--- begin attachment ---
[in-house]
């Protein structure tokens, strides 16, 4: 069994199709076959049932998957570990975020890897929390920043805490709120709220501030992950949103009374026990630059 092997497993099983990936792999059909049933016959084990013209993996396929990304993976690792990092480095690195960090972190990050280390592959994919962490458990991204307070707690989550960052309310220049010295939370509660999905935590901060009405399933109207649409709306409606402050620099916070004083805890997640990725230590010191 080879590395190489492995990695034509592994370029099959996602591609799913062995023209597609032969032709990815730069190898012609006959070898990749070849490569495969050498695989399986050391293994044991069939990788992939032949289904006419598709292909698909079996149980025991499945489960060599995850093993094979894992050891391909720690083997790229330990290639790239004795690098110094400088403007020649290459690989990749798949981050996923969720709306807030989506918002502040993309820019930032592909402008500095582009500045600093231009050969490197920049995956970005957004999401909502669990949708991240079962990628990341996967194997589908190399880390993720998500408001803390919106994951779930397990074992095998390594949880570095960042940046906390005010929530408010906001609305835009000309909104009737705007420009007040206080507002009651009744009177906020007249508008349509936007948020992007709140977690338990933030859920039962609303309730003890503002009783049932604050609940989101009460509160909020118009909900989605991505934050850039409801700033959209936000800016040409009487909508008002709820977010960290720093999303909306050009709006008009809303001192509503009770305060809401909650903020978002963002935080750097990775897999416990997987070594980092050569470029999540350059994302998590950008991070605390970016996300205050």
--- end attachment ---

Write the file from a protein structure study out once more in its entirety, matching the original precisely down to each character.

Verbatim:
[in-house]
């Protein structure tokens, strides 16, 4: 069994199709076959049932998957570990975020890897929390920043805490709120709220501030992950949103009374026990630059 092997497993099983990936792999059909049933016959084990013209993996396929990304993976690792990092480095690195960090972190990050280390592959994919962490458990991204307070707690989550960052309310220049010295939370509660999905935590901060009405399933109207649409709306409606402050620099916070004083805890997640990725230590010191 080879590395190489492995990695034509592994370029099959996602591609799913062995023209597609032969032709990815730069190898012609006959070898990749070849490569495969050498695989399986050391293994044991069939990788992939032949289904006419598709292909698909079996149980025991499945489960060599995850093993094979894992050891391909720690083997790229330990290639790239004795690098110094400088403007020649290459690989990749798949981050996923969720709306807030989506918002502040993309820019930032592909402008500095582009500045600093231009050969490197920049995956970005957004999401909502669990949708991240079962990628990341996967194997589908190399880390993720998500408001803390919106994951779930397990074992095998390594949880570095960042940046906390005010929530408010906001609305835009000309909104009737705007420009007040206080507002009651009744009177906020007249508008349509936007948020992007709140977690338990933030859920039962609303309730003890503002009783049932604050609940989101009460509160909020118009909900989605991505934050850039409801700033959209936000800016040409009487909508008002709820977010960290720093999303909306050009709006008009809303001192509503009770305060809401909650903020978002963002935080750097990775897999416990997987070594980092050569470029999540350059994302998590950008991070605390970016996300205050």